The interior of Northlew church, showing the magnificent rood screen

Telephone kiosk[edit]

In 2009 BT decided to decommission Northlews only public telephone kiosk due to it being 'uneconomical'. The kiosk in Northlew has stood on the same site since 1939 and is one of the few remaining K6 boxes designed by architect Sir Giles Scott to commemorate the silver jubilee of King George V. Five directors of Nothlew broadband decided to take it over with the assistance of Northlew Parish Council. They then re-activated the kiosk back into a working telephone box; the very first village in the UK to do so. [1]

 

  

WW1 Memorial[edit]

Northlew, lost proportionately more young men from the enlisted population than any other town city or place in the UK, as such the residents of Northlew agreed to honour them with the worlds longest Poppy Avenue of just over 10 miles (20 miles of verges) from the town of Okehampton to Broadbury via Northlew. This involved the planting of over 360 Million poppy seeds.

The project will break a number of world records; namely, The worlds longest poppy avenue, The worlds longest carpet of flowers beating the People's Republic Of China by 8.6 miles. It will also be the longest War Memorial in the Northern Hemisphere.

On the evening of 28 June 2014, Christopher Marson designed and hosted an international evening attended by almost 1500 people and leading international media companies to mark the passage of 100 years. This included an original SE5 Bi plane flypast, Various military agencies and a 3D projection onto the ancient Saxon square to give the impression of being on the battlefield. The link to the evening can be found here. Northlew WW1 Memorial

Sutton Seeds who is the UK's main supplier of seeds also supplied over 42 Kilos of poppy seeds to the village have also agreed to name a Poppy, 'The Northlew Poppy' They also donated a Canadian Oak Tree which will grow to be the tallest tree in the village and turn a blood red around Armistice day in memorial of our fallen, it can be found in the village park. This was planted by Christopher Marson (On Behalf of the village of Northlew) Mark Parkhouse (Lord Lieutenant of Devon) on behalf of HRH Queen Elizabeth II, The Most Reverend Nick McKinnel (Bishop of Crediton) and the MD of Sutton Seeds Bernard Bejar. Prayers were said in the name of peace.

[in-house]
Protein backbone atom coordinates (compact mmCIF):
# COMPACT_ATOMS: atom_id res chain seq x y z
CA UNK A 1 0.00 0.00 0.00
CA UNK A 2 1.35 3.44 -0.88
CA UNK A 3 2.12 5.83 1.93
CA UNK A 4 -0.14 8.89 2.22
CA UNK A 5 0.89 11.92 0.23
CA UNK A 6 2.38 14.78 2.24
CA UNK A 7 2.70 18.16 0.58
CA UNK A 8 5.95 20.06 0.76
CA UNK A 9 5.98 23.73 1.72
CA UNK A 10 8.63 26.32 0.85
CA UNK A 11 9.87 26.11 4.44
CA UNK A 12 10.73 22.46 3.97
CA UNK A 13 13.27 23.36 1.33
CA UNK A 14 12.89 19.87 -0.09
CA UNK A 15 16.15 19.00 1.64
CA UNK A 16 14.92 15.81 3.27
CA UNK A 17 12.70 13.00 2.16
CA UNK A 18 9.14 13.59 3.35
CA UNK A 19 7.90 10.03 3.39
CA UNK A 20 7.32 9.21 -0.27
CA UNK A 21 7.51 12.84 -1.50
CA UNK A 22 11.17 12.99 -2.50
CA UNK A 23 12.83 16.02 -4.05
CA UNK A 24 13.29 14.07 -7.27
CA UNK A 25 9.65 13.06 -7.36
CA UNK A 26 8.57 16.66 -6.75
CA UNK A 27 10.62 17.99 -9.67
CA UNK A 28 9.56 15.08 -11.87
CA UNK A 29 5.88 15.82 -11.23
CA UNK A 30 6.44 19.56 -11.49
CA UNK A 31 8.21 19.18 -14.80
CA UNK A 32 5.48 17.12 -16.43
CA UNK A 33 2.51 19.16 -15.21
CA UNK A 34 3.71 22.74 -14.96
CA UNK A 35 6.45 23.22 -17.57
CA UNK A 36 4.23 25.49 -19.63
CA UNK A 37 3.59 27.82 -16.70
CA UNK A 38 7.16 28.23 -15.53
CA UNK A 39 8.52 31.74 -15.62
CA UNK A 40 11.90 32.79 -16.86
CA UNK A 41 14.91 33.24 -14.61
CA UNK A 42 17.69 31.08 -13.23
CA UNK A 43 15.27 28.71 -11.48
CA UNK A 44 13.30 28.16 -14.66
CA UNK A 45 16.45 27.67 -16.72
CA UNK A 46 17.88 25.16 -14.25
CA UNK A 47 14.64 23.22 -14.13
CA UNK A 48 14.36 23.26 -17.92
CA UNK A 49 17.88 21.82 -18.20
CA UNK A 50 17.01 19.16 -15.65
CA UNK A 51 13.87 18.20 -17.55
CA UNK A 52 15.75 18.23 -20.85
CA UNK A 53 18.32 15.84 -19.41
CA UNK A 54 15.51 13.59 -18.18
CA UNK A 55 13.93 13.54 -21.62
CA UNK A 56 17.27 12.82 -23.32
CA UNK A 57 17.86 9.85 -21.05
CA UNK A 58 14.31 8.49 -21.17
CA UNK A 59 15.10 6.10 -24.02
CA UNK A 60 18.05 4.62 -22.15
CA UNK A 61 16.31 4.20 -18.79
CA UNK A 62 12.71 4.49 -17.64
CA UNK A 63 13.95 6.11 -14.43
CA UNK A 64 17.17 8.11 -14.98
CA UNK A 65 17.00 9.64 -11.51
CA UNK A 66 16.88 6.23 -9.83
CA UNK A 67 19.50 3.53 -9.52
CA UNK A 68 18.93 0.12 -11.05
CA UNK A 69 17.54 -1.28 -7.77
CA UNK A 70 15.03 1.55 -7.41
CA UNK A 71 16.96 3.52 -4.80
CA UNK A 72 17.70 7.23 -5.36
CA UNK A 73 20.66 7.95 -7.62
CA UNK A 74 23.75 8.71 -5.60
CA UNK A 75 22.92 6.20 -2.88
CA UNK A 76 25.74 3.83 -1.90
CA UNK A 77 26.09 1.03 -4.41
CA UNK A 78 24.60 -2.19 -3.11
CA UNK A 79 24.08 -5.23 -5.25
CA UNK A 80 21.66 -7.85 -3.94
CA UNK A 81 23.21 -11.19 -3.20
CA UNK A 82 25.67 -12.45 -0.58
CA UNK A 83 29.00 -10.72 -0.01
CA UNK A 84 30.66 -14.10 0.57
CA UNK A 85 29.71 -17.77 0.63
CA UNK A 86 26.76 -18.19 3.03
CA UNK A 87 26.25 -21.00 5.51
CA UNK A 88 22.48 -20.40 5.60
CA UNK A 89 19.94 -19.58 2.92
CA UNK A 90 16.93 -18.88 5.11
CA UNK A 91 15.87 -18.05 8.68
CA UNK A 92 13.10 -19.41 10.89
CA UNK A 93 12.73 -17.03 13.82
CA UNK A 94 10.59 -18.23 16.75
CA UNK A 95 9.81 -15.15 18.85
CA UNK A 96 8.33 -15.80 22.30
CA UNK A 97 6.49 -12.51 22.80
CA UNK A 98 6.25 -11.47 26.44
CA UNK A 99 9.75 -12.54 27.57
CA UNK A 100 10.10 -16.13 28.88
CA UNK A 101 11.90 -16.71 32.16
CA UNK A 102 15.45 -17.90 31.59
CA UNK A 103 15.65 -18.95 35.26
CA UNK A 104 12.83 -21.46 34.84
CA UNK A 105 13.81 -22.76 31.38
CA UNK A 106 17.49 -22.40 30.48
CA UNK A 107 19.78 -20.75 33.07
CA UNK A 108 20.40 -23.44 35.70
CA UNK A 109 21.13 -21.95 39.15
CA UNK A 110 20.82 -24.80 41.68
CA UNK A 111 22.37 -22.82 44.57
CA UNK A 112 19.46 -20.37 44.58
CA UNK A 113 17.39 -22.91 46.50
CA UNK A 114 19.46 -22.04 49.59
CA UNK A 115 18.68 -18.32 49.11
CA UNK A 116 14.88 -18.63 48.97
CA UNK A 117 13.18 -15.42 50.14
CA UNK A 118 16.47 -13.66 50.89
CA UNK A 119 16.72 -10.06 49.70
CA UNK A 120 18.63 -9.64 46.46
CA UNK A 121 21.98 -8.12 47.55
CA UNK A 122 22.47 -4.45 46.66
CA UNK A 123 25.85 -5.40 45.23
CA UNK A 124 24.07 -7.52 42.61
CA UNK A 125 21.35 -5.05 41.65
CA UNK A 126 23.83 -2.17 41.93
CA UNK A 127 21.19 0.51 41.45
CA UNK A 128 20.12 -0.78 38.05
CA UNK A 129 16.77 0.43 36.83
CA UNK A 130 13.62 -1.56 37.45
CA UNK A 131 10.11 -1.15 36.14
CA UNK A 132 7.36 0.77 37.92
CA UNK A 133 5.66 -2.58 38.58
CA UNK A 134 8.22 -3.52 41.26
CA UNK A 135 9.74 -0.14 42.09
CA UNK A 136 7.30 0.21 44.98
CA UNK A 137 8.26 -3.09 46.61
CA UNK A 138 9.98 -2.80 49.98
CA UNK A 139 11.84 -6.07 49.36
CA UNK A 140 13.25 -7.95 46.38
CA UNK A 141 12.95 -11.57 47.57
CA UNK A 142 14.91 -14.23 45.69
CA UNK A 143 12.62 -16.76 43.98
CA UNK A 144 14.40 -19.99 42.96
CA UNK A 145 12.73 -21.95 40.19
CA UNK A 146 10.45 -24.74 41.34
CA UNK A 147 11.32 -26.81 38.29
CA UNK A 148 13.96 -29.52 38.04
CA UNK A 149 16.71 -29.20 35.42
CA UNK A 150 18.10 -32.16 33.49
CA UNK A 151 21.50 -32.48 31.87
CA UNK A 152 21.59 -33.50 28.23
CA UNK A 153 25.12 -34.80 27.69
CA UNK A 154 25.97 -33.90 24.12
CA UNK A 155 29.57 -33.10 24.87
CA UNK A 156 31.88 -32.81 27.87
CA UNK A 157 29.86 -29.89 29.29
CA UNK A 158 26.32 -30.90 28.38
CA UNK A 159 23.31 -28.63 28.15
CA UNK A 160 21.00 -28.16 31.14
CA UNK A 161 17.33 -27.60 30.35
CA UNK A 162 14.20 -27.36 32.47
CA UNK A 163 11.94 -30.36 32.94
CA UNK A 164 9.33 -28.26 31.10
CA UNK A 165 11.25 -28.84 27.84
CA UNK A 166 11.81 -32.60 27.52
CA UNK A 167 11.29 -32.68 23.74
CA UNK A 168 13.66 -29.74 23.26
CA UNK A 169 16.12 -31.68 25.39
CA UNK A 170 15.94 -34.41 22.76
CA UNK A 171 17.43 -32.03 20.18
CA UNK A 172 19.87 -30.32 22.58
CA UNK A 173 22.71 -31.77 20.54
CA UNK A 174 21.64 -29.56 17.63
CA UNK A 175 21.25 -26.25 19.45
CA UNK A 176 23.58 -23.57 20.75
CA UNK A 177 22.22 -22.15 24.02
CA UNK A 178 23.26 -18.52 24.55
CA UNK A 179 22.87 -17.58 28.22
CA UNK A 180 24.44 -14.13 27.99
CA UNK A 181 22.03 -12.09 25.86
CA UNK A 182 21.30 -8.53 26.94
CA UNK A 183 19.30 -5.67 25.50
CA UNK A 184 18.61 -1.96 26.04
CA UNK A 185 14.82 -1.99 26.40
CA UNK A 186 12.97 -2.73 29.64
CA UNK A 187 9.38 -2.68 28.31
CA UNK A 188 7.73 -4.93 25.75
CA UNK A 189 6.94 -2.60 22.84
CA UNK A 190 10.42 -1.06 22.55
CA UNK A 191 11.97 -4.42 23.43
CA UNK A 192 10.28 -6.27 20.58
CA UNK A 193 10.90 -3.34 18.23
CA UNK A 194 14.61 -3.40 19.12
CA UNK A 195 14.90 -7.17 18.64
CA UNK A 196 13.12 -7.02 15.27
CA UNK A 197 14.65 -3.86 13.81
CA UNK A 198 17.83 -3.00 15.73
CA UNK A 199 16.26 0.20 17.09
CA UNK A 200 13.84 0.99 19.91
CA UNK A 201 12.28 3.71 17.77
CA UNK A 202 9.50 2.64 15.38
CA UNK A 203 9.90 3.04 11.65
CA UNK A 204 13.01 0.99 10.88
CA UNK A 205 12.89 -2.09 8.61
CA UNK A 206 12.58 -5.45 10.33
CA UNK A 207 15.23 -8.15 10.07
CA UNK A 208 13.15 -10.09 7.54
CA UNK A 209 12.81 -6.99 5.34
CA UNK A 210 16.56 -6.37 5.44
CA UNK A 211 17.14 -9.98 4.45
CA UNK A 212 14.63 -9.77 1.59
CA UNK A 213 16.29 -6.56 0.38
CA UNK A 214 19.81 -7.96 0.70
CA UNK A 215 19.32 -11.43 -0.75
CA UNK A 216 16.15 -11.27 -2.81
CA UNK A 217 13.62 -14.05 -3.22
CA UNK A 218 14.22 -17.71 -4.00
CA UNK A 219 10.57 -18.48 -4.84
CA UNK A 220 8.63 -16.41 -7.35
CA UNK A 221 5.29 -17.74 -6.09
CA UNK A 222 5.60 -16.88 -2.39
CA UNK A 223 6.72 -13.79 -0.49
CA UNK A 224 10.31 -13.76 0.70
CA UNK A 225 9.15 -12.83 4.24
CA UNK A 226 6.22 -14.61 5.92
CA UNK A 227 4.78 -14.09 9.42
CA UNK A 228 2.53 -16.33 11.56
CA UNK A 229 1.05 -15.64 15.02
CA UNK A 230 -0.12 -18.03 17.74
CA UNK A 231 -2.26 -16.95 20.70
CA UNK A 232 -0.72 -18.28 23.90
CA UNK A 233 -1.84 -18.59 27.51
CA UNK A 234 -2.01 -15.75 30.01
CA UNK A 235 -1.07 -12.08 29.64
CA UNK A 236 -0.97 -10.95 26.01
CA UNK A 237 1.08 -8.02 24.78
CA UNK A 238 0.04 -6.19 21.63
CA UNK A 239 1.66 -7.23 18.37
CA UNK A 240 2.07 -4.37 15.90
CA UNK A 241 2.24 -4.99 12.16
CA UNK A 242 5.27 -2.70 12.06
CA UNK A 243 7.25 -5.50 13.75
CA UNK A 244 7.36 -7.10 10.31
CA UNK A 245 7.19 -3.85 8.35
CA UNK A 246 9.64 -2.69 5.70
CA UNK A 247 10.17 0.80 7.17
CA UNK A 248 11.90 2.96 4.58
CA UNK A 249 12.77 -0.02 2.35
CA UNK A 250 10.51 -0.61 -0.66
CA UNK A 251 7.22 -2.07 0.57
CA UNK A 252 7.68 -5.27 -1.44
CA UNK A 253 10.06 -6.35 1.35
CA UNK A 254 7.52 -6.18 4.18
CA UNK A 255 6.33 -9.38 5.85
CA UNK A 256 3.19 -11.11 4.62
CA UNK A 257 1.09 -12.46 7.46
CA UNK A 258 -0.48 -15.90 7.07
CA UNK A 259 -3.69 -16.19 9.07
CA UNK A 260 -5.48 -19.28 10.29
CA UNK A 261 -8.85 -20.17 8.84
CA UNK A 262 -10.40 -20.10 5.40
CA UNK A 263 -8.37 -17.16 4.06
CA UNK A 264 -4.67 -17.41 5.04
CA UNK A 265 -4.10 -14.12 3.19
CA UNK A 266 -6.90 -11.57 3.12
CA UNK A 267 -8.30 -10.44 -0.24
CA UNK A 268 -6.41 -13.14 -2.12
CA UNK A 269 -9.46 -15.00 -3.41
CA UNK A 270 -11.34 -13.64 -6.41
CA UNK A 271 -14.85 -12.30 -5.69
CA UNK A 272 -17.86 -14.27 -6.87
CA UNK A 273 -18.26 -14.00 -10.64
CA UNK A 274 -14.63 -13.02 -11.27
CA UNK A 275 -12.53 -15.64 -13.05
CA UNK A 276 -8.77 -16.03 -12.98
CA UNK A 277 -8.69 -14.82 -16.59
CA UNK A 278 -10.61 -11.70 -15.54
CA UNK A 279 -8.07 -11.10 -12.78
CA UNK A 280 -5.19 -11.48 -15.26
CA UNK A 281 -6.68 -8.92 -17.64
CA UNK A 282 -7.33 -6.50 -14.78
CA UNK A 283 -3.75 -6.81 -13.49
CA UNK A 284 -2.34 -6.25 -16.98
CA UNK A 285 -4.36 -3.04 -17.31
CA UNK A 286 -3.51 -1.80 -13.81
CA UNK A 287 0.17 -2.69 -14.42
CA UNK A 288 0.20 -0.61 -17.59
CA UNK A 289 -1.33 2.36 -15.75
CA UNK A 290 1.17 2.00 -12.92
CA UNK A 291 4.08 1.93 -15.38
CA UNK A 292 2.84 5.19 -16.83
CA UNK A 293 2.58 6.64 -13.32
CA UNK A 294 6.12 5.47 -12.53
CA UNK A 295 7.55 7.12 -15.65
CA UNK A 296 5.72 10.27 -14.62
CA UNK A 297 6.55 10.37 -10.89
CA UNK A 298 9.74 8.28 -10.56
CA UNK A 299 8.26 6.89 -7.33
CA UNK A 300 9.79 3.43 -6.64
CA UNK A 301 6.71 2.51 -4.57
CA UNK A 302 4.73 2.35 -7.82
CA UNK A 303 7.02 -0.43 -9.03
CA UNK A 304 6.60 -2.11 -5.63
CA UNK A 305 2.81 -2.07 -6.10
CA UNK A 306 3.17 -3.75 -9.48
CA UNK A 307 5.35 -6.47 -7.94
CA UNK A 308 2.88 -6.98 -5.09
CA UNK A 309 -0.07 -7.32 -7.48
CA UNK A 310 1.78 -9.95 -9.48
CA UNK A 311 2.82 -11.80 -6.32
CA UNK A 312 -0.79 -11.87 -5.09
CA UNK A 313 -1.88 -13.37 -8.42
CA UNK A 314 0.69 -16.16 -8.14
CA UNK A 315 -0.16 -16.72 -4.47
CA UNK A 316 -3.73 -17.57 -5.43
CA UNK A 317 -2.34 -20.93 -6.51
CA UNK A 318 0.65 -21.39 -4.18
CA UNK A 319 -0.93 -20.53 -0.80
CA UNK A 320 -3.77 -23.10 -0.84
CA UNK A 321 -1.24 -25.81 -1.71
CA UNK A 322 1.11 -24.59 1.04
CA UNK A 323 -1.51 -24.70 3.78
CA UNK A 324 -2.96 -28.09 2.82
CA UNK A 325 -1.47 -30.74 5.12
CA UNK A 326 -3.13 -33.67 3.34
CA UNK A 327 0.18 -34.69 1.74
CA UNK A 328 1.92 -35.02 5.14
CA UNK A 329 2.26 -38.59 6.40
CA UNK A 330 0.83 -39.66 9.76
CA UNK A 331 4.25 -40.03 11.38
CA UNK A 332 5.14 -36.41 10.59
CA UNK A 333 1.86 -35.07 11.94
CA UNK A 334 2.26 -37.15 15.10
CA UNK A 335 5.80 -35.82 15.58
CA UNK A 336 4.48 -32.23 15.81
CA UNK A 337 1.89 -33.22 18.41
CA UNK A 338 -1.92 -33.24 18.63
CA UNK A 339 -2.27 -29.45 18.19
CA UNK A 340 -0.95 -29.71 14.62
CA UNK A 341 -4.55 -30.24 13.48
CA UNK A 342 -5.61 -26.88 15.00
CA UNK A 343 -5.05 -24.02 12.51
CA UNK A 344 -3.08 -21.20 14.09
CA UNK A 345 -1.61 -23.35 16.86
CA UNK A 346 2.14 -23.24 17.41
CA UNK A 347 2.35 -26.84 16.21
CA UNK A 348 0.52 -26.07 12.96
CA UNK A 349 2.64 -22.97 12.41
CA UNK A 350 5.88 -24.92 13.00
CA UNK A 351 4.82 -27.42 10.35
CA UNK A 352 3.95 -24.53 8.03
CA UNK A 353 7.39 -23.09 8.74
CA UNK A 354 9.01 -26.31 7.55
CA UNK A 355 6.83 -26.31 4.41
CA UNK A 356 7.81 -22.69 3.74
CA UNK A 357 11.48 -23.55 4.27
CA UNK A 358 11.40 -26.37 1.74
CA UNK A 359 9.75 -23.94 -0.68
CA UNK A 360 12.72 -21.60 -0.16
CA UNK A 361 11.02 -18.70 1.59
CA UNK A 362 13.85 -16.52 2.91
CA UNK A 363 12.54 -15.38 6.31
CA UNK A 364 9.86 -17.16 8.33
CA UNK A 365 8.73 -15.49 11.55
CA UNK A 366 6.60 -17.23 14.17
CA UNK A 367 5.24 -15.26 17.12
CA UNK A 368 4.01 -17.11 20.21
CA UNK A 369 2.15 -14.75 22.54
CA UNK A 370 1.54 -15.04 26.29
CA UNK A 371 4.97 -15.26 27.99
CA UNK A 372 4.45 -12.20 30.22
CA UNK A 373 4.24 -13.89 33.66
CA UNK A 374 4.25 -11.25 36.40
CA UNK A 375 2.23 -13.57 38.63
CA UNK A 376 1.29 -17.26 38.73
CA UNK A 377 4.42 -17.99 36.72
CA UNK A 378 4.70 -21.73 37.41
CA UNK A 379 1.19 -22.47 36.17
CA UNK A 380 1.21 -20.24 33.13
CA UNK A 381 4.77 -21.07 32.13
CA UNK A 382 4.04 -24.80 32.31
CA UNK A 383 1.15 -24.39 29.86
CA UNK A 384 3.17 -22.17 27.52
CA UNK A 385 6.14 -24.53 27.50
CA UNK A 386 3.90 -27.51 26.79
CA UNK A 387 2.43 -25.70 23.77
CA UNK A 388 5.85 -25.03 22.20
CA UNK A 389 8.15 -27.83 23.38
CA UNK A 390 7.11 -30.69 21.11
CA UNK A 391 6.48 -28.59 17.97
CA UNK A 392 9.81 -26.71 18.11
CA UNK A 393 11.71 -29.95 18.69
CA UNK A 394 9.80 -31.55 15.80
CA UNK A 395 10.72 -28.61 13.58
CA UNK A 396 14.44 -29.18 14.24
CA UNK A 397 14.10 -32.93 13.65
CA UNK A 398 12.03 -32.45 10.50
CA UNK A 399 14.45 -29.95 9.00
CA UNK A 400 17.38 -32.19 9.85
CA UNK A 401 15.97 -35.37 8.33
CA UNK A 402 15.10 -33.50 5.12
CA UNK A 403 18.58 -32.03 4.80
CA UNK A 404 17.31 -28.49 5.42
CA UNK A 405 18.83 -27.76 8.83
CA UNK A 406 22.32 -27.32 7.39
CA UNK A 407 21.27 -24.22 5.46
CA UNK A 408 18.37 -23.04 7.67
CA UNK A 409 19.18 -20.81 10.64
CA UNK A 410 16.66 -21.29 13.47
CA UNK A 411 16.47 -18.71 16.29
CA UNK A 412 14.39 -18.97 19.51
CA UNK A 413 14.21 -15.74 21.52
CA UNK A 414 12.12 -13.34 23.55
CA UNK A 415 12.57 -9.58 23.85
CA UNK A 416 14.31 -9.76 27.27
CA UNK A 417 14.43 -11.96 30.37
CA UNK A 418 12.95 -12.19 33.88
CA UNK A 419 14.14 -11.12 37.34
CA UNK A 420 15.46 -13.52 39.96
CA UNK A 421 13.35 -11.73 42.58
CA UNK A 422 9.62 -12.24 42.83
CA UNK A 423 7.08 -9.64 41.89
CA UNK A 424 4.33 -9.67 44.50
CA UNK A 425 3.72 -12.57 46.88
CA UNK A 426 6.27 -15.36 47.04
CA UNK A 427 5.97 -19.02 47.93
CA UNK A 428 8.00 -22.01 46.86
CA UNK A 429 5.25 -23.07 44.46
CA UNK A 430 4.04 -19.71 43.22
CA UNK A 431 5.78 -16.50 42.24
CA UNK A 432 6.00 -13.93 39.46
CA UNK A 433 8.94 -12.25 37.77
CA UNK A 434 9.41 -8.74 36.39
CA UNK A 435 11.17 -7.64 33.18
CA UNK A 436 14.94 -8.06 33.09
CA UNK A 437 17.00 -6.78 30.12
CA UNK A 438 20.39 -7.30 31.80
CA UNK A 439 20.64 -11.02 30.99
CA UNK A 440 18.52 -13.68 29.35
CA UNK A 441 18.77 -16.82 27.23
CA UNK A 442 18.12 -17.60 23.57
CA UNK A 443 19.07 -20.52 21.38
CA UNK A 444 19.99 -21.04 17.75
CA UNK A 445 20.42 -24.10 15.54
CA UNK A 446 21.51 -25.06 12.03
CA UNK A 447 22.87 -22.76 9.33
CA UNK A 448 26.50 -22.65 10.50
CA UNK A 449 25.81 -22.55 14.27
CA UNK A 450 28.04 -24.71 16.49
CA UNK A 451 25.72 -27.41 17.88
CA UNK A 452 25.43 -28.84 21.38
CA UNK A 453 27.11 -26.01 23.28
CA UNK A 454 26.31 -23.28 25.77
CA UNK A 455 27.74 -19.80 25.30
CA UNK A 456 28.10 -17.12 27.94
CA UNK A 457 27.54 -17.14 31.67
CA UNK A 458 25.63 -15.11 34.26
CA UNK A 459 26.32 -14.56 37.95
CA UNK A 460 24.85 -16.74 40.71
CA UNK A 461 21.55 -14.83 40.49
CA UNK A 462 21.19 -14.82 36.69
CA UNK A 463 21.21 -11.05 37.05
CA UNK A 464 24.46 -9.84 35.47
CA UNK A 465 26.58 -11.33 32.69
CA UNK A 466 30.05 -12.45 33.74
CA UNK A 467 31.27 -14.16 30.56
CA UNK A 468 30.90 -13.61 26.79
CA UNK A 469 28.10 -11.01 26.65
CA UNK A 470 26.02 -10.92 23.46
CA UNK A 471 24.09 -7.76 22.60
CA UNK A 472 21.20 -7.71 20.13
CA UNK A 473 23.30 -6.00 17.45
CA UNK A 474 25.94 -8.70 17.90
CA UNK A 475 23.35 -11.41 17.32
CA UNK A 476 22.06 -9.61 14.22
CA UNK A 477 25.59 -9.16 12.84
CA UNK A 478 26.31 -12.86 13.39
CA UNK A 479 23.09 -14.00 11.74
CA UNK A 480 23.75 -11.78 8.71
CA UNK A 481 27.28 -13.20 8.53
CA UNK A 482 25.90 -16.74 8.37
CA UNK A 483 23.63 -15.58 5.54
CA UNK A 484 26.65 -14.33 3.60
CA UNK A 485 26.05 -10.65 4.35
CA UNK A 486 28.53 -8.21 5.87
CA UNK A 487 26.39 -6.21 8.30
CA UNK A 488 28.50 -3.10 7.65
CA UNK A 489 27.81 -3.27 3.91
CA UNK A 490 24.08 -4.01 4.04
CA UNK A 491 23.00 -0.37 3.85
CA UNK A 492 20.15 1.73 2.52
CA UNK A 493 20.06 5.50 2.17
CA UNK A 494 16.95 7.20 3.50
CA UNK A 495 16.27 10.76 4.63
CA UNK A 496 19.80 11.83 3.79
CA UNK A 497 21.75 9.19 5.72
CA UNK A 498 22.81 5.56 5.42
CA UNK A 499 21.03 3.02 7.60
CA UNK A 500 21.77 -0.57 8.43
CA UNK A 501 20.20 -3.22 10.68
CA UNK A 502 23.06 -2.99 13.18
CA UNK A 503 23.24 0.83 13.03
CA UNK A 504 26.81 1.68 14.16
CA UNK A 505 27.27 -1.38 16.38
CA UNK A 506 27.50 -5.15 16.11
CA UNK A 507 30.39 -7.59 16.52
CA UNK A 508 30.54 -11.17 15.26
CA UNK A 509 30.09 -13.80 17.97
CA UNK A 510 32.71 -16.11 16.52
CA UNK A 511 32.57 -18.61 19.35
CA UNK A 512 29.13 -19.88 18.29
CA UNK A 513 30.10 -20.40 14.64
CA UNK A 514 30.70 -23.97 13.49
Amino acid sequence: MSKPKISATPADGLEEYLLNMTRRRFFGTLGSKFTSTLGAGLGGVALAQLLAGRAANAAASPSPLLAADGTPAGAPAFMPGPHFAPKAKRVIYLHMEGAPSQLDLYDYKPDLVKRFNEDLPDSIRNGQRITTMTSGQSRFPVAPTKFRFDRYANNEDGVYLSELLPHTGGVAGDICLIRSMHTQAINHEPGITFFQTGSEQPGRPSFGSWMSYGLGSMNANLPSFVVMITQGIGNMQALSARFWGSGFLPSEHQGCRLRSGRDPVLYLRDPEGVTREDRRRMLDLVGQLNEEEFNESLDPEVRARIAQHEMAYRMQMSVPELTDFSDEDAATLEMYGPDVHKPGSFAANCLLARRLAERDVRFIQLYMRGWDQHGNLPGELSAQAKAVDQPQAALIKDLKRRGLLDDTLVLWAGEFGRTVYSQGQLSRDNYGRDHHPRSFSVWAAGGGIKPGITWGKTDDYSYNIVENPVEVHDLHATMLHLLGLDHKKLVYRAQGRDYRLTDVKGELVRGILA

More information cab be found at http://www.facebook.com/northlewpoppy

References[edit]

  1. ^ Neighbourhood Statistics – Parish Headcounts
  2. ^ "Lew Valley ward 2011". Retrieved 17 February 2015.
  3. ^ Amy Culley, ‘Freeman , Ann (1797–1826)’, Oxford Dictionary of National Biography, Oxford University Press, October 2009 accessed 5 February 2017
  4. ^ Hervey, W.R. "The Place where the Devil died of Cold": the histories of the united parishes of Northlew and Ashbury. "United by Order in Council". Typescript (1876) 169p. [Westcountry Studies Library – sB/NOR 6/0001/PLA]
  5. ^ "The Bellringing". Retrieved 24 May 2009.

External links[edit]